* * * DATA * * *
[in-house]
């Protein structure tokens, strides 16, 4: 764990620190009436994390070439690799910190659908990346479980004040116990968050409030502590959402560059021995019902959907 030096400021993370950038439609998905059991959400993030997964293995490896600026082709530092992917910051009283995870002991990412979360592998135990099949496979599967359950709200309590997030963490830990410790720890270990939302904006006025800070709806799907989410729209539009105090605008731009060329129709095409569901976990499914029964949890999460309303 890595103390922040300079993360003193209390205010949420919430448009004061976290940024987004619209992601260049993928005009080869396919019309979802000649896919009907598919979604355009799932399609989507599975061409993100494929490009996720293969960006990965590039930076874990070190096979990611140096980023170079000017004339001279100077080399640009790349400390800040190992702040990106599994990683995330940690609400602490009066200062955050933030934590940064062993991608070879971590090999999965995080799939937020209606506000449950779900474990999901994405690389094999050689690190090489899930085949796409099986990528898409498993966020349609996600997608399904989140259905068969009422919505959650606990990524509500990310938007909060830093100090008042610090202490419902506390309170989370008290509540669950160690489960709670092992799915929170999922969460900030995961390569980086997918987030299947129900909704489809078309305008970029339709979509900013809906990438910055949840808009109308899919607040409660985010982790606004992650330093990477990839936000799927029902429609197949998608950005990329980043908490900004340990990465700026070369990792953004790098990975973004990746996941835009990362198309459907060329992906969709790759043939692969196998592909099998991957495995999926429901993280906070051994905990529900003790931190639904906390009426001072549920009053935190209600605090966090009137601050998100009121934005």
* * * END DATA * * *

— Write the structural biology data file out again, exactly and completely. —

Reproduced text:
[in-house]
């Protein structure tokens, strides 16, 4: 764990620190009436994390070439690799910190659908990346479980004040116990968050409030502590959402560059021995019902959907 030096400021993370950038439609998905059991959400993030997964293995490896600026082709530092992917910051009283995870002991990412979360592998135990099949496979599967359950709200309590997030963490830990410790720890270990939302904006006025800070709806799907989410729209539009105090605008731009060329129709095409569901976990499914029964949890999460309303 890595103390922040300079993360003193209390205010949420919430448009004061976290940024987004619209992601260049993928005009080869396919019309979802000649896919009907598919979604355009799932399609989507599975061409993100494929490009996720293969960006990965590039930076874990070190096979990611140096980023170079000017004339001279100077080399640009790349400390800040190992702040990106599994990683995330940690609400602490009066200062955050933030934590940064062993991608070879971590090999999965995080799939937020209606506000449950779900474990999901994405690389094999050689690190090489899930085949796409099986990528898409498993966020349609996600997608399904989140259905068969009422919505959650606990990524509500990310938007909060830093100090008042610090202490419902506390309170989370008290509540669950160690489960709670092992799915929170999922969460900030995961390569980086997918987030299947129900909704489809078309305008970029339709979509900013809906990438910055949840808009109308899919607040409660985010982790606004992650330093990477990839936000799927029902429609197949998608950005990329980043908490900004340990990465700026070369990792953004790098990975973004990746996941835009990362198309459907060329992906969709790759043939692969196998592909099998991957495995999926429901993280906070051994905990529900003790931190639904906390009426001072549920009053935190209600605090966090009137601050998100009121934005």